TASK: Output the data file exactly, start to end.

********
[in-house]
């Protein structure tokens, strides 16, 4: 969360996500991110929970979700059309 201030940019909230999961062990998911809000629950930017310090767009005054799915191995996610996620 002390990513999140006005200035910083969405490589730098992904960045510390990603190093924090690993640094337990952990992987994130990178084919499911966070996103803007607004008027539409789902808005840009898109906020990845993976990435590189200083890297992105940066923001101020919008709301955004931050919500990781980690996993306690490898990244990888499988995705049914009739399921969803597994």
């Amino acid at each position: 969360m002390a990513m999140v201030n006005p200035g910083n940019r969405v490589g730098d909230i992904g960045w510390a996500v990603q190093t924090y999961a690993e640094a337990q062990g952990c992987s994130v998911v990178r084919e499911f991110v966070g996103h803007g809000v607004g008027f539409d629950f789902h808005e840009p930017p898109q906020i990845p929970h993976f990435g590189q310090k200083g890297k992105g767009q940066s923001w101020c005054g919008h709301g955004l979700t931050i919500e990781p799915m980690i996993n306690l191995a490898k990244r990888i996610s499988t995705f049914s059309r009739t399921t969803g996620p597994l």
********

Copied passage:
[in-house]
């Protein structure tokens, strides 16, 4: 969360996500991110929970979700059309 201030940019909230999961062990998911809000629950930017310090767009005054799915191995996610996620 002390990513999140006005200035910083969405490589730098992904960045510390990603190093924090690993640094337990952990992987994130990178084919499911966070996103803007607004008027539409789902808005840009898109906020990845993976990435590189200083890297992105940066923001101020919008709301955004931050919500990781980690996993306690490898990244990888499988995705049914009739399921969803597994």
């Amino acid at each position: 969360m002390a990513m999140v201030n006005p200035g910083n940019r969405v490589g730098d909230i992904g960045w510390a996500v990603q190093t924090y999961a690993e640094a337990q062990g952990c992987s994130v998911v990178r084919e499911f991110v966070g996103h803007g809000v607004g008027f539409d629950f789902h808005e840009p930017p898109q906020i990845p929970h993976f990435g590189q310090k200083g890297k992105g767009q940066s923001w101020c005054g919008h709301g955004l979700t931050i919500e990781p799915m980690i996993n306690l191995a490898k990244r990888i996610s499988t995705f049914s059309r009739t399921t969803g996620p597994l």